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Problems with my Lemon Poppy Seed Loaf

post #1 of 9
Thread Starter 
I bake all my loaves in bread pans. I have always had problems with my lemon poppy seed loaf where some of the loaves don't always bake all the way through. I bake them for roughly an hour and 20 minutes at 350 until the tops are dark, puff up and crack. All the other loaves (orange cranberry and spice carrot) are fine.
It is a moist batter that gives an amazing moist crumb. I always test the loaves getting right to the centre, I use double action baking soda, I rotate the loaves in the oven after 40 minutes. I am wondering if the bread pan is causing this problem where the internal temperature can't get to where it needs to be.
Thanks in advance.
post #2 of 9
Probably just the amount of moisture and fat in the batter. Try lowering the baking temperature to 325F and baking longer -- probably something like an extra 20 or 30 minutes. Sorry I can't be more exact offhand. You're looking for a clean toothpick, and the sides to begin pulling away from the pan. If you get a little surface cracking, it's not the end of the world. Although, at the lower temperature you should same some cracking and get a better color -- about one shade darker than GBD.

Lower the temperature, lengthen the time is a general rule of food for anything which cooks too fast on the outside -- too slow on the inside. Could be fried chicken, barbecued brisket, cakes or darn near anything else.

You'll get better texture and color on the bottom and sides, and a nice clean release with glass loaf pans. Glass is too heavy and expensive for commerical baking, it's a home cook's luxury.

post #3 of 9
Thread Starter 


I'll give it a try.
Normally I do look for the crack at the top as a sign of doneness. I use a wooden skewer slide in on an angle to the, shall we say, "sweet spot" making sure no batter is left on the skewer when I run it through my fingers. My carrot spice batter has more fat and I would think more or the same amount of moister and I never have a problem with it.
Glass pans would not work for me. I am just starting up a business supplying local businesses so my batches are about 8 loaves at a time.
Again thank you.
post #4 of 9
Didn't notice your "owner/operator" designation. Glass pans are certianly impractical for a professional set up. One of the few pieces of cooking equipment where the home has a real advantage over a professional kitchen.

My advice wasn't centered around the idea that there was anything wrong with your testing. Not only are you doing it right, but a combination of early cracking and a too soft center is pretty much dispositive that the "bread" is cooking at too high a temp, or in too deep a pan. Pans represent a lot of things, among them portions and investments. Easier to deal with the temperature than suggest you only 3/4 fill.

If we still can't make this batter behave, the next thing we'll try is making cupcakes and see if lower volume does the trick. Not that I'm trying to get you to sell cupcakes. It's just that if you can get something to work in one way, you can usually stretch the technique to make it work in another.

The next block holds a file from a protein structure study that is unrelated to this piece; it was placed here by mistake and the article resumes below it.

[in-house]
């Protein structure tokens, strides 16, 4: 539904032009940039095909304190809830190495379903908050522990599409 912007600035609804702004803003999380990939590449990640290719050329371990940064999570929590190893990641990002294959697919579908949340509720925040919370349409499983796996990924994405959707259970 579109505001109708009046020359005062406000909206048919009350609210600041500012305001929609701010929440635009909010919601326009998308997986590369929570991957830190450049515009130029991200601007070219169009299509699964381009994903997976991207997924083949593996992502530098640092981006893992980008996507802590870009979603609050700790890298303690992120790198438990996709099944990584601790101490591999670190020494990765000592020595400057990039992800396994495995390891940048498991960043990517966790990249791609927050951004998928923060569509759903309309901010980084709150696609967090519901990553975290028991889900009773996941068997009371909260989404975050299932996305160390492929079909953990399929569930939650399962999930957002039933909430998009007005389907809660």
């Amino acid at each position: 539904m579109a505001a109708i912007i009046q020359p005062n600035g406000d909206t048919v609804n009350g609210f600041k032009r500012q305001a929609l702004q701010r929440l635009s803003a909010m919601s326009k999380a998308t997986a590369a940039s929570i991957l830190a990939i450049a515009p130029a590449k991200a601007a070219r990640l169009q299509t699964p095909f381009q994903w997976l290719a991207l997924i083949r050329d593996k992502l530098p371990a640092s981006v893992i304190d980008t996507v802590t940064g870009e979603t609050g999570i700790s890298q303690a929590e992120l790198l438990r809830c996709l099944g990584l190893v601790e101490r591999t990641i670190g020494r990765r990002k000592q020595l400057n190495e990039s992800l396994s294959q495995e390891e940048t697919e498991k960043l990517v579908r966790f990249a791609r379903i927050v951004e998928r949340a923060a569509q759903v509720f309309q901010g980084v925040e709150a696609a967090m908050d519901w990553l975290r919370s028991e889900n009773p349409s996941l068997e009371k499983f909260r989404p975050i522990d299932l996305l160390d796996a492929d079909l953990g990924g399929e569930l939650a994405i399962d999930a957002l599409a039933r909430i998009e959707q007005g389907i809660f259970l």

If you were just learning to bake, I probably wouldn't mention a couple of other doneness tests that are part of the gestalt of baking, because they're subtle and uncertain. Moreover, they're really better "not done yet" tests. But you want to feel the surface of the "bread" and check it for softness with your palm, and watch the "jiggle" as you pull the pan or the rack. I can almost always spot an underdone cake without taking it from the oven. It's made my life more difficult, because my wife is the cake baker in our family but insists I do all the checking.

post #5 of 9
Thread Starter 
All your suggestions have been spot on and I appreciate that. It's sometimes difficult to communicate via text as you don't have the free flow of ideas like a verbal conversation.
I will try your suggestion of a longer bake time at a lower temp which I think is the best solution, if that doesn't work then I will try tweaking the recipe a little to get a slightly dryer batter by reducing the amount of fat. I have made muffins with the batter and they come out very well so that's why I was questioning the loaf pans. My next step would be to speak to the client about a longer loaf that's not as high. He would like to see all the loaves at the same size for counter appeal for his clients and shipping/storage.
I have been baking at home forever, but with a career change I am just starting in doing large batches. I was trained at a culinary school and have been doing work as a personal chef. I fell into the baking end of things by accident when I started to supply biscotti to a small coffee house that is now growing into several outlets. I have several items I supply them with and I am working with them to come up with more non standard, savoury pieces. Coming from a graphic arts and music background the artistic and creative aspect of baking, and the culinary arts in general, is very appealing to me.
Now if your wife the cake baker has you do all the checking then your credibility is off the charts.
Again thank you for your time. Your insights have given me food for thought on more then just an undercooked lemon loaf.
post #6 of 9
Dayum. Shucks.

post #7 of 9
Thread Starter 
Well didn't mean to offend you in any way and I sincerely appreciate your help.
post #8 of 9
I'm sorry. I wasn't at all offended, just incredibly complimented.

post #9 of 9
Thread Starter 
My mistake, again text verses verbal communication. I owe ya a beer buddy.
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